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In re C.E.

Supreme Court of Montana

July 17, 2018

IN THE MATTER OF: C.E., A Youth in Need of Care.

          Submitted on Briefs: June 27, 2018

          APPEAL FROM: District Court of the Second Judicial District, In and For the County of Silver Bow, Cause No. DN 16-51-BN Honorable Brad Newman, Presiding Judge

          For Appellant: Michael P. Sinks, Attorney at Law, Bozeman, Montana, Shannon Hathaway, Montana Legal Justice, PLLC, Missoula, Montana

          For Appellee:Eileen Joyce, Silver Bow County Attorney, Butte, Montana, Ross Richardson, Henningsen, Vucurovich & Richardson, P.C., Butte,

          OPINION

          JIM RICE CHIEF JUDGE

         ¶1 Pursuant to Section I, Paragraph 3(c), Montana Supreme Court Internal Operating Rules, this case is decided by memorandum opinion and shall not be cited and does not serve as precedent. Its case title, cause number, and disposition shall be included in this Court's quarterly list of non-citable cases published in the Pacific Reporter and Montana Reports.

         ¶2 R.J.M. (Mother) and J.E. (Father) (jointly, parents) appeal the Order entered by the Second Judicial District Court, Silver Bow County, which terminated their parental rights to C.E., a minor child.

         ¶3 Mother and Fathers' rights were previously terminated to two other children because of their drug use and the resulting neglect of the children. In 2010, the Department of Public Health and Human Services, Child and Family Services Division (Department) obtained temporary legal custody (TLC) of C.E., but returned him to the care of his parents after they made improvements. In 2016, after receiving a report that the parents were again using drugs and neglecting C.E., the Department commenced an investigation and found then-six-year-old C.E. unsupervised at a skate park across town from his home. The Department was initially unable to locate C.E.'s parents and, once located, neither knew C.E.'s whereabouts and both refused a urinalysis (UA). C.E. was placed in protective care. Mother admitted that she and Father were actively using methamphetamine. C.E. was adjudicated a youth in need of care in August 2016, and the District Court granted TLC of C.E. to the Department. The Court approved treatment plans for both parents in September 2016.

         ¶4 At a March 2017 hearing for extension of TLC, Child Protection Specialist (CPS) AmyJo Kibler testified that neither parent had provided a chemical dependency evaluation, completed a single UA test, completed psychological evaluations, obtained a residence, or maintained contact with the Department, all required by the treatment plan. Further, while Mother and Father attended their visits with C.E., neither demonstrated appropriate parenting skills, and had argued in front of C.E. during a co-parenting visit. CPS Kibler also explained that the Department had not set up mental health assessments because neither parent had demonstrated sobriety, explaining the Department requires three months of clean UAs before scheduling the assessments to ensure sobriety during the evaluation process.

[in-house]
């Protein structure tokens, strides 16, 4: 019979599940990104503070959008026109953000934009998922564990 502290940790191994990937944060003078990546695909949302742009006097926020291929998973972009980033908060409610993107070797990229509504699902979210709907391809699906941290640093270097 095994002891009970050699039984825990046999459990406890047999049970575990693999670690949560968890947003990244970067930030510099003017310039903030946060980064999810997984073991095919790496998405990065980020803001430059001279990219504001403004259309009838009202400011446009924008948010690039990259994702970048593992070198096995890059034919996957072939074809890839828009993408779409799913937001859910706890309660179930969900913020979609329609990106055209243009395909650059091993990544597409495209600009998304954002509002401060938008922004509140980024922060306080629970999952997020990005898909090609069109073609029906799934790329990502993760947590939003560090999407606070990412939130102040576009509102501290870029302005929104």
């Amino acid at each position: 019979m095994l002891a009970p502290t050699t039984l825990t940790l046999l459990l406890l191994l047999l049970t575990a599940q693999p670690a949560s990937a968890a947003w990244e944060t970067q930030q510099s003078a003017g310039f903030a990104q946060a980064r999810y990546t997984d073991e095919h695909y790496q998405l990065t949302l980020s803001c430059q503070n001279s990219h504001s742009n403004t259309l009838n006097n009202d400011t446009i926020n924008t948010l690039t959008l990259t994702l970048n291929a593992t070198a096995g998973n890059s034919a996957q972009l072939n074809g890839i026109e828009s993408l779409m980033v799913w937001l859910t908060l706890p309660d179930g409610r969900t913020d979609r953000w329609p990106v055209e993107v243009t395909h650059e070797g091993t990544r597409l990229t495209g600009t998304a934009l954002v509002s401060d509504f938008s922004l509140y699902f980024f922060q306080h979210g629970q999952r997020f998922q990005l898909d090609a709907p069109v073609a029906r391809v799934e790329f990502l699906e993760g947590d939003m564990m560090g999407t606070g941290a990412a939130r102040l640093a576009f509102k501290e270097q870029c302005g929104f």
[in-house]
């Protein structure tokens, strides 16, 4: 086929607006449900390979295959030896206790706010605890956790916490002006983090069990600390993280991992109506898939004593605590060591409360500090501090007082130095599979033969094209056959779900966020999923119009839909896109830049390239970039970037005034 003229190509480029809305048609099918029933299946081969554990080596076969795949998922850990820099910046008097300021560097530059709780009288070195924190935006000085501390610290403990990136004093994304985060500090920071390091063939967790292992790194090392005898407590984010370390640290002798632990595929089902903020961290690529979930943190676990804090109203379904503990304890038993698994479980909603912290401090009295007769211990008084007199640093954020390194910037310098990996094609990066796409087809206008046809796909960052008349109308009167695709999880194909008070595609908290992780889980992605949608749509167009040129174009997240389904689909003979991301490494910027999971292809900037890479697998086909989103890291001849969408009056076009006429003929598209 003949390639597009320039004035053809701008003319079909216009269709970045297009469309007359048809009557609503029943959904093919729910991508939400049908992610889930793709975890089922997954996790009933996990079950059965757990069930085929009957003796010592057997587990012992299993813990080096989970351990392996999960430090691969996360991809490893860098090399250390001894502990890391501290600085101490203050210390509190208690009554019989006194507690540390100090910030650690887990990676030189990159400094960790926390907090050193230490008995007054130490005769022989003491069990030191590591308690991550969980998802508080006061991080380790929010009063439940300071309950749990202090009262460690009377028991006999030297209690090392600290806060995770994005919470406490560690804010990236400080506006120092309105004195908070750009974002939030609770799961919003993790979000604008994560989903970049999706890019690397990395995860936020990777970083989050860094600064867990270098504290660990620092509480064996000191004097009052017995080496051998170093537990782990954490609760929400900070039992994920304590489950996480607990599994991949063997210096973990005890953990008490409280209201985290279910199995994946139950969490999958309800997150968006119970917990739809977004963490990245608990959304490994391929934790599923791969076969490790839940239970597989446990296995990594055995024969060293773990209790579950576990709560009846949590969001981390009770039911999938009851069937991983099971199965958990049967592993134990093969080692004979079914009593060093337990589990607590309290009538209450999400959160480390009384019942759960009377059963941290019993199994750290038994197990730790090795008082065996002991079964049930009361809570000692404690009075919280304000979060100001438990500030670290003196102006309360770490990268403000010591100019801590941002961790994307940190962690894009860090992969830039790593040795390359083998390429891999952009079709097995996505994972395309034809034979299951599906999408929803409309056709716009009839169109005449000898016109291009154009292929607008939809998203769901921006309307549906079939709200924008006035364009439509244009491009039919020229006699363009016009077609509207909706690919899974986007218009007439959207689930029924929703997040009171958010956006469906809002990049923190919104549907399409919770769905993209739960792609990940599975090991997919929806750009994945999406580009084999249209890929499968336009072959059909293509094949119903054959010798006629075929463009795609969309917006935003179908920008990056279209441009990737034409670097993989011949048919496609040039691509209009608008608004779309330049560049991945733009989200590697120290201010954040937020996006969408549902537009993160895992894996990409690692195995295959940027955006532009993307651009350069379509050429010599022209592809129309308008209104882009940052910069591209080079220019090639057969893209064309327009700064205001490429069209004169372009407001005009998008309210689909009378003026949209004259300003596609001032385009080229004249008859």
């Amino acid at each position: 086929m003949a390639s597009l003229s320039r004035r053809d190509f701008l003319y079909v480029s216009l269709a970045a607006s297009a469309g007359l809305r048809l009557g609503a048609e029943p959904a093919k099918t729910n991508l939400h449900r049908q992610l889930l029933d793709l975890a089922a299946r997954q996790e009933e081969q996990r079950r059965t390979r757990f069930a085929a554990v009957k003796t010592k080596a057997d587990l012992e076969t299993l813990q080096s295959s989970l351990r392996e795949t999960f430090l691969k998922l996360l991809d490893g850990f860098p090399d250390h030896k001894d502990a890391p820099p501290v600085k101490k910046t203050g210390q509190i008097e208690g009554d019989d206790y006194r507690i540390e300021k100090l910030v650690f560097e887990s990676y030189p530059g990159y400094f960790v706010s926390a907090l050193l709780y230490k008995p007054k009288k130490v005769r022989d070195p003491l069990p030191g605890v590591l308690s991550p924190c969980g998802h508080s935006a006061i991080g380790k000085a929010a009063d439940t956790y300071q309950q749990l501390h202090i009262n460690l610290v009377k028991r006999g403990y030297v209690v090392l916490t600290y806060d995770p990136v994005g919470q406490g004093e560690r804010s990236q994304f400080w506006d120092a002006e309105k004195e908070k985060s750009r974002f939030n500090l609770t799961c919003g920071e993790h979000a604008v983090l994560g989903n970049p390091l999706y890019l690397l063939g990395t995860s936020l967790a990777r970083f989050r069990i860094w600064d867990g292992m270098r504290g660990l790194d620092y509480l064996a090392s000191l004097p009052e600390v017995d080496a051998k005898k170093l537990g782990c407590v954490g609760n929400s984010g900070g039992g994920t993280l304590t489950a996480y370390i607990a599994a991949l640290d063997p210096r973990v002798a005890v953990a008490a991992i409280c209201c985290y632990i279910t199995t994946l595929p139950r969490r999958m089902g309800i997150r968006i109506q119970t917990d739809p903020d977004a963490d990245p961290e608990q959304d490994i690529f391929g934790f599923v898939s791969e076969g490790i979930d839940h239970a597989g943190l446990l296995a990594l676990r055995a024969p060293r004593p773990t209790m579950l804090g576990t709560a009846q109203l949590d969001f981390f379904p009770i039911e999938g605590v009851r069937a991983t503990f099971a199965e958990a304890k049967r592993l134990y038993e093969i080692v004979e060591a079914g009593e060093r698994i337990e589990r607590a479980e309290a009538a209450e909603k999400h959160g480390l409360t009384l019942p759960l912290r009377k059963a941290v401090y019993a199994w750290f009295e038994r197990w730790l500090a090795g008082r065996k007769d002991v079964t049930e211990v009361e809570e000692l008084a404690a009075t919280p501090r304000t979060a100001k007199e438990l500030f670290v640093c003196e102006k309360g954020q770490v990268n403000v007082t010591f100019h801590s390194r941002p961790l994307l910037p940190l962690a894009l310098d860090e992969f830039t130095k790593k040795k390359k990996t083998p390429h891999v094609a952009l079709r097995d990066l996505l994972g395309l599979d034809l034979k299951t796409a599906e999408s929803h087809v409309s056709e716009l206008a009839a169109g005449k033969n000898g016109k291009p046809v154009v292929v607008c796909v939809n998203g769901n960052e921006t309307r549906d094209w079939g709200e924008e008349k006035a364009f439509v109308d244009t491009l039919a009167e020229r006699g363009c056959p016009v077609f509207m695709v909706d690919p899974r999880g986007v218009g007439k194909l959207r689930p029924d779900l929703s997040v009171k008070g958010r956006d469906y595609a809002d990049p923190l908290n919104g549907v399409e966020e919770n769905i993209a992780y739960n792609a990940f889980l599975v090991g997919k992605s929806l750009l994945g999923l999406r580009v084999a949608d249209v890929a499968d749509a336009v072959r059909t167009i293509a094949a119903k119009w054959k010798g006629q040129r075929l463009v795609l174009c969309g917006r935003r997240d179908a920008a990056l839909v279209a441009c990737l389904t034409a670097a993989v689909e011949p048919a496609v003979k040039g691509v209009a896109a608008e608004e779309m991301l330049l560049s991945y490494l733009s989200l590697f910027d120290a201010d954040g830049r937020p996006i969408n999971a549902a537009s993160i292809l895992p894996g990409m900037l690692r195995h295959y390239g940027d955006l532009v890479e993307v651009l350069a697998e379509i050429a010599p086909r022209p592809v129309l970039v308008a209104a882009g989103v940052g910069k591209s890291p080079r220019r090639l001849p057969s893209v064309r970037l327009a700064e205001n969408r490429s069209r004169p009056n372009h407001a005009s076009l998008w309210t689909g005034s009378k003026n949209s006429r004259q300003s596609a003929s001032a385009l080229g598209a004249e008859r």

¶5 In May 2017, C.E. expressed an unwillingness to visit his parents and a fear of Mother, hiding from her when she visited. When a visit was cancelled, Mother attempted to visit C.E. at his foster home and assaulted a visitation specialist, necessitating issuance of a protective order against Mother. Father was charged with a misdemeanor for attempting to give C.E. a set of brass knuckles. Mother was later charged with felony burglary and incarcerated. The Department determined to pursue termination of parents' rights and so notified parents.

         ¶6 In June 2017, Father submitted to his first UA testing since the treatment plan was approved, and provided clean UAs starting June 20. He also obtained a chemical dependency evaluation. In July 2017, the Department filed a petition to terminate Mother and Father's parental rights, and a hearing was set for August 9. Mother moved to continue the hearing, and the District Court granted the request, re-scheduling the hearing for October 11.

         ¶7 In August 2017, Mother, having been released from jail, completed a chemical dependency evaluation and began submitting to UA testing, providing clean test results. Around this time, the parents requested the Department pay for mental health evaluations, which the Department denied. CPS Kibler explained that the denial was because neither parent had satisfied the requirement to demonstrate three months of sobriety. CPS Kibler also testified that she did not approve payment because termination proceedings had already been initiated. In September 2017, Mother and Father were married and obtained an apartment. In early October, Mother was incarcerated on a felony robbery charge.

         ¶8 On October 10, 2017, one day before the termination hearing, Mother requested another continuance. The District Court denied the motion, both as untimely and because Mother had already been granted a two-month continuance that gave her adequate time to prepare her case with her attorney.

         ¶9 At the hearing, CPS Kibler testified that, despite the last-minute attempts by Mother and Father to address some of the treatment plan tasks, it was in C.E.'s best interest to terminate their parental rights. CPS Kibler testified that she sent monthly non-compliance letters to the parents, and that C.E. had been placed out of the home for fifteen months. C.E.'s guardian ad litem concurred with the Department's recommendation to terminate parental rights, ...


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